Officer Promotions and the NDAA 19

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Physicians are always interested in promotions, and the proposed NDAA 19 makes a number of changes to officer promotions. If you want the scoop, first I’d read this article from Military Times:

Congress is Giving the Officer Promotion System a Massive Overhaul

In addition, here are the relevant changes I pulled out of an article from the DHA Early Bird a few days ago:

  • Officers will continue to be considered for promotion as part of the same year group in which they were promoted to their current rank.
  • Congress is required to annually authorize the number of officers allowed to serve in the ranks of O­4 through O­6 across all the services.
  • It repeals a requirement that candidates for regular commissions not be older than 42, or at least have enough service years to complete 20 years by age 62.
  • ­It enhances the services’ authority to award constructive service credit for special private sector training or experience to allow active or reserve officer appointments up to the rank of O6 in critically ­needed fields.
  • Authorizing each service to award temporary promotions to the ranks O­3 through O­6 for specified positions. Only Navy has such authority today so this change would standardize it across all branches.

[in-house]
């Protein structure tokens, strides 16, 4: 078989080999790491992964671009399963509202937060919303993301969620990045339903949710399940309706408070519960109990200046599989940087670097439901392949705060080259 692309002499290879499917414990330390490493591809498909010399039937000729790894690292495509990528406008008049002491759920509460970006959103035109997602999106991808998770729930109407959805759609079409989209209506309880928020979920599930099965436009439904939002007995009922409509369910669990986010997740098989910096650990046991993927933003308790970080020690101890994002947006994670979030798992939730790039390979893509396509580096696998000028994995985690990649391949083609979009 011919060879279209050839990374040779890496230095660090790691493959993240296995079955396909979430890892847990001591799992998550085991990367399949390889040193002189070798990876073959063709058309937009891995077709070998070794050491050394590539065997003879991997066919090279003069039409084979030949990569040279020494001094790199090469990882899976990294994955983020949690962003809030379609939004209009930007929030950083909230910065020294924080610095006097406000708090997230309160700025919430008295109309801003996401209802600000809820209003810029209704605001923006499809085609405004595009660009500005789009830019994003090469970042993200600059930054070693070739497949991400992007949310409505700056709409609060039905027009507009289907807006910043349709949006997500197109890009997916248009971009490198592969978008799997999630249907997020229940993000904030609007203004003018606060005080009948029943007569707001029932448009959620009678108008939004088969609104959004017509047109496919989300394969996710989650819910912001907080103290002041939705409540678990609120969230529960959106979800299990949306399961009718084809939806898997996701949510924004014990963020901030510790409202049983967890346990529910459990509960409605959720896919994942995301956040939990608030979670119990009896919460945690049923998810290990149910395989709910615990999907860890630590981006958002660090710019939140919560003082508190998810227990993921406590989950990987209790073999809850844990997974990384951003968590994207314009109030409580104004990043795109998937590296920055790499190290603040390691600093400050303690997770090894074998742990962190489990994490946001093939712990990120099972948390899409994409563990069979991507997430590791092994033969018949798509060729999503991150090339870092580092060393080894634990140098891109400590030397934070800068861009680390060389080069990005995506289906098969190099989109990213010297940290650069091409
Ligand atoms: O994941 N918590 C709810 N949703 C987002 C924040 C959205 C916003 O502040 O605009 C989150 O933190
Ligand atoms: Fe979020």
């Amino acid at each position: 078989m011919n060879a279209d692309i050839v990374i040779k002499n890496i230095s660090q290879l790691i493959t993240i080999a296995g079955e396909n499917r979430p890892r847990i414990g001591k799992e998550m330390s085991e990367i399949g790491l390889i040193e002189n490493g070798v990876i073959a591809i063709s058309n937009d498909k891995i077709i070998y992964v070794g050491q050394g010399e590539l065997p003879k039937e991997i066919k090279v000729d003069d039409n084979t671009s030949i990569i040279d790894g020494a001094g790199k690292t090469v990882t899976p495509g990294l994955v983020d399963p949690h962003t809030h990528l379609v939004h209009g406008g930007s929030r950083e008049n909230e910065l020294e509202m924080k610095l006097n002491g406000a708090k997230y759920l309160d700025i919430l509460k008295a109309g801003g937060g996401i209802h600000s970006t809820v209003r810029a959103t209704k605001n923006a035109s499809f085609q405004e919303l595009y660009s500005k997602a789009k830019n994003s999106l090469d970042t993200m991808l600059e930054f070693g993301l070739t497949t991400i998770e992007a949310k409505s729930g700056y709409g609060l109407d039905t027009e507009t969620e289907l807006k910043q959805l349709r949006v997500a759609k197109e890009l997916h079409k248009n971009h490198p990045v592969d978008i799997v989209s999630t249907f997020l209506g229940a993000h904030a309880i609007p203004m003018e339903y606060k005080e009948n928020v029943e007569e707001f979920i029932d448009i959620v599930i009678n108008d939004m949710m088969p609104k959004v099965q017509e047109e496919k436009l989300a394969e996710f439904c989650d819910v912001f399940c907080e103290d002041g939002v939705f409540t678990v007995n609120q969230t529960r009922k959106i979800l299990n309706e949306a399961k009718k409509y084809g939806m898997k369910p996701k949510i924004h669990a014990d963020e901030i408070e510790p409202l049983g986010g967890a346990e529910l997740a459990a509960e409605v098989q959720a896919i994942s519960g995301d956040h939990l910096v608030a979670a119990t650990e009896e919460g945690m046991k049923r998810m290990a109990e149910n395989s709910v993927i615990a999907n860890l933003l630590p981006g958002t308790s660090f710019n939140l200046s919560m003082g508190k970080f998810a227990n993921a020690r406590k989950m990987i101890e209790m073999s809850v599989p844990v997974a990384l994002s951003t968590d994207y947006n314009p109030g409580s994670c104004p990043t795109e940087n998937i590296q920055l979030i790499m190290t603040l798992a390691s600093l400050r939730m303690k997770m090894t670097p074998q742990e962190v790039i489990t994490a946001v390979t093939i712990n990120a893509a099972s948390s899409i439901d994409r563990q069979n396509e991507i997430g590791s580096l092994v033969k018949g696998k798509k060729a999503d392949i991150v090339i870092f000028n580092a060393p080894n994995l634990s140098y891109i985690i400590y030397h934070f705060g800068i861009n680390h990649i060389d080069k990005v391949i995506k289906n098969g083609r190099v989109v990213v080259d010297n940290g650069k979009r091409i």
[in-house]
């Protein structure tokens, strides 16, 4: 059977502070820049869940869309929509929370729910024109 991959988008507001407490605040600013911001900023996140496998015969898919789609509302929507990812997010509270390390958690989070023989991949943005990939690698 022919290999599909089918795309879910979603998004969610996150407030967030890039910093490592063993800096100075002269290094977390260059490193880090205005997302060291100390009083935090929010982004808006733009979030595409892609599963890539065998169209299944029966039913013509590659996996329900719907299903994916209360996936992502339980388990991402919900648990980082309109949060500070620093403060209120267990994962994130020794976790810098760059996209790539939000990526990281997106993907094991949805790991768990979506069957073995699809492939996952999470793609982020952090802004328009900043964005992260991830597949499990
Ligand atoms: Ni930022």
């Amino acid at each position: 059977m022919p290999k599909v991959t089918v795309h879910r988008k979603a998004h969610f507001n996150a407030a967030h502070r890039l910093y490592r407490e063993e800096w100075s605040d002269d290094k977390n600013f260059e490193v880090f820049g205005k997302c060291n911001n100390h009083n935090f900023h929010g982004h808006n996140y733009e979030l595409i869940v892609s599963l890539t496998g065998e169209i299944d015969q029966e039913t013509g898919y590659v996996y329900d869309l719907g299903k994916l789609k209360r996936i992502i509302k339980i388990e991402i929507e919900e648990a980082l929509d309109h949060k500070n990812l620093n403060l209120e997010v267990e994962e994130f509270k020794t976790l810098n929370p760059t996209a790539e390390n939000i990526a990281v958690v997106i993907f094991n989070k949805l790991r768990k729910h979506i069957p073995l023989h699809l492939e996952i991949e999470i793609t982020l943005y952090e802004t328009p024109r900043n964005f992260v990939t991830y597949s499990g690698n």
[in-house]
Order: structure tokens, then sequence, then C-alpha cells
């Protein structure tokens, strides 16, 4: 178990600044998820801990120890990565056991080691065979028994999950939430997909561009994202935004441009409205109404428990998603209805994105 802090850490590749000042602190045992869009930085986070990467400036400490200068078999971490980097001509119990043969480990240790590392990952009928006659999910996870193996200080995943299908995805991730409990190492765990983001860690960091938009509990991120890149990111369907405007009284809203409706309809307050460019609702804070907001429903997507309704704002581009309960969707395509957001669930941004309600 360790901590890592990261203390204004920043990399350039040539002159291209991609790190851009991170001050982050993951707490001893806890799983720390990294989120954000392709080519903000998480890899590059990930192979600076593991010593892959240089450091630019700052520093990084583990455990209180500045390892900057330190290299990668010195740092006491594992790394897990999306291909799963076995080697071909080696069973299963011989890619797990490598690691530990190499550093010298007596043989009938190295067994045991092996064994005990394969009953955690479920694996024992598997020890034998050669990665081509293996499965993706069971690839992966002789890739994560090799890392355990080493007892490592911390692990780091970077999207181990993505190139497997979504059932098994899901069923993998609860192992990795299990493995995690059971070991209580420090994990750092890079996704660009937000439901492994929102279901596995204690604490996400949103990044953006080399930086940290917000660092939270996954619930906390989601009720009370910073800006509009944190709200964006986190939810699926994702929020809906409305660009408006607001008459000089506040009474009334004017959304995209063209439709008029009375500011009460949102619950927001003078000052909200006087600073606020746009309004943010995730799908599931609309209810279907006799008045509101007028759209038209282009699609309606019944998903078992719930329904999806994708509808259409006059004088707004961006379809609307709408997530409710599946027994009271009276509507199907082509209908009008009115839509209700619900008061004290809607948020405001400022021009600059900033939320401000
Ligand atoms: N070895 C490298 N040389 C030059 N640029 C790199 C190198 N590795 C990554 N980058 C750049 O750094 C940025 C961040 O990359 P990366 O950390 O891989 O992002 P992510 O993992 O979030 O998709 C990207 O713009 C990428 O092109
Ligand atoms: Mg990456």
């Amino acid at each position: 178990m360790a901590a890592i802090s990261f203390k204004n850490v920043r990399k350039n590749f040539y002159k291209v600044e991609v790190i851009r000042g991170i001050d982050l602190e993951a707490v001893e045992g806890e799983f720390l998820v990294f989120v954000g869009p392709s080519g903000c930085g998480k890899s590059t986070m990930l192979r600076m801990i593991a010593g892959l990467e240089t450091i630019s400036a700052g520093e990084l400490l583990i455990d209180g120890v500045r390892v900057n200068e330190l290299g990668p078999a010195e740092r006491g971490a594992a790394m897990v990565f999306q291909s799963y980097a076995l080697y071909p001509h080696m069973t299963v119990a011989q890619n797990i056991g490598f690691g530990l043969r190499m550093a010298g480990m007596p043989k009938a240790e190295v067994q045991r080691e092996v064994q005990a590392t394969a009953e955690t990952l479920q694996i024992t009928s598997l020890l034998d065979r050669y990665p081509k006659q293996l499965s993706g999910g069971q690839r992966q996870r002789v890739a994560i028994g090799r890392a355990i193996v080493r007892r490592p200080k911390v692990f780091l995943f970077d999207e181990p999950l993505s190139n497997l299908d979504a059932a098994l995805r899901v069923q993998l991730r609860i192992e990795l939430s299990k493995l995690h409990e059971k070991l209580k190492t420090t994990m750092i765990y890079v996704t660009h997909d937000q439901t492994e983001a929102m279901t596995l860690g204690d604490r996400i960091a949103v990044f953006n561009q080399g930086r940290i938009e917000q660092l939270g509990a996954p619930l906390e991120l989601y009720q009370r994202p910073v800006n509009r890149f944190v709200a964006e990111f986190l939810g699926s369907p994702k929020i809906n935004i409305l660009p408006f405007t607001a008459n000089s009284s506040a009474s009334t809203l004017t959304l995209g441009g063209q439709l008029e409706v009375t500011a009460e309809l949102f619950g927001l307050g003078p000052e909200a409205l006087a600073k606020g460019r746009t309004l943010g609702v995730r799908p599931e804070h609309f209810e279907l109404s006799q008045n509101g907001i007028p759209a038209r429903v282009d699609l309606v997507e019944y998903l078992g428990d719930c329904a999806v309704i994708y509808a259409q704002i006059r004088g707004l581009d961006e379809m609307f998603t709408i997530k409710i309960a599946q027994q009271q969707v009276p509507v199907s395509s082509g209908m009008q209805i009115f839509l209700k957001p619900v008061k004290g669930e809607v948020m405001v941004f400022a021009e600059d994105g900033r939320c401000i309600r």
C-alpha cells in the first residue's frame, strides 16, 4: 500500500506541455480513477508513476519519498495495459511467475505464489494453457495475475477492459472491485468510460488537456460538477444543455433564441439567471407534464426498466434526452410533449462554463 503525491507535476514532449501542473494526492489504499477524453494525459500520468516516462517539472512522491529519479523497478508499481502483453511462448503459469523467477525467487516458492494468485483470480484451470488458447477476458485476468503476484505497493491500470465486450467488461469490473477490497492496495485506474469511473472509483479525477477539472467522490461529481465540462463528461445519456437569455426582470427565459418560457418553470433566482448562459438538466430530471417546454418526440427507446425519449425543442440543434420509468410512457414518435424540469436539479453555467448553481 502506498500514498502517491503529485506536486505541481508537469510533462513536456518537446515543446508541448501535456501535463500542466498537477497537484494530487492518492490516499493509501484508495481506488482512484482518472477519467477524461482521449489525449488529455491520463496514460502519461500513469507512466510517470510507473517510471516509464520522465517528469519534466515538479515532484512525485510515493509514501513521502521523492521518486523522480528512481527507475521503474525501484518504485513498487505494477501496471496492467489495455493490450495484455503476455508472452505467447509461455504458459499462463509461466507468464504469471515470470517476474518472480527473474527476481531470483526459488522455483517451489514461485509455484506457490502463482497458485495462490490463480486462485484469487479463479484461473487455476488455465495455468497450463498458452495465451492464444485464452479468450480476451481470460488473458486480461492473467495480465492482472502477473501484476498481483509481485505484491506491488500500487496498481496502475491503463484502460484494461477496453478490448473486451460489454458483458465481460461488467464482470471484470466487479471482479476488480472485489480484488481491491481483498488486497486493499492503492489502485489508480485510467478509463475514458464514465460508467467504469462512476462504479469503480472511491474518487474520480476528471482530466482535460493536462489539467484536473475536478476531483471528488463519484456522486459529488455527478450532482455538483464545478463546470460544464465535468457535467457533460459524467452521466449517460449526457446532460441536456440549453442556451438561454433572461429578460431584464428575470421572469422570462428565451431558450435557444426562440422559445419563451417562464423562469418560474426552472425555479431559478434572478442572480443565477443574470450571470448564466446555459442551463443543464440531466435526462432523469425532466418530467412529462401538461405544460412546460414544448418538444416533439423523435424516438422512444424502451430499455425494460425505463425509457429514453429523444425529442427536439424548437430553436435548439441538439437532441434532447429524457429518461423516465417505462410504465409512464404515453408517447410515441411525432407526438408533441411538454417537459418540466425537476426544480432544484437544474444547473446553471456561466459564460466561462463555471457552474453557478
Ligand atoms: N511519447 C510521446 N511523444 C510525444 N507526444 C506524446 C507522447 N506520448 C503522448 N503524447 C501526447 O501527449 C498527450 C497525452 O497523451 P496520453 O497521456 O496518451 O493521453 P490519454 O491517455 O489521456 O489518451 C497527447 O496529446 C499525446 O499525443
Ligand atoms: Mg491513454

• Authorizing promotion boards to recommend that “officers of particular merit” be placed higher on promotion lists than peers.
  • Allowing officers, when deemed in the best interest of the service, to have their names removed from consideration by a selection board for promotion to the next higher grade, and authorizing officers in certain military specialties to remain on active duty until reaching 40 years active service.
  • Authorizing use of an alternative promotion processes for officers in certain secretary­ designated competitive categories, to include a term­ based continuation process when certain officers are not selected for promotion. This would selectively end the traditional up ­or ­out requirement for officer management.

The devil’s in the details, and the Military Times article states that the changes are not mandatory for the services, so we’ll have to see how it all plays out over the next few years.

 

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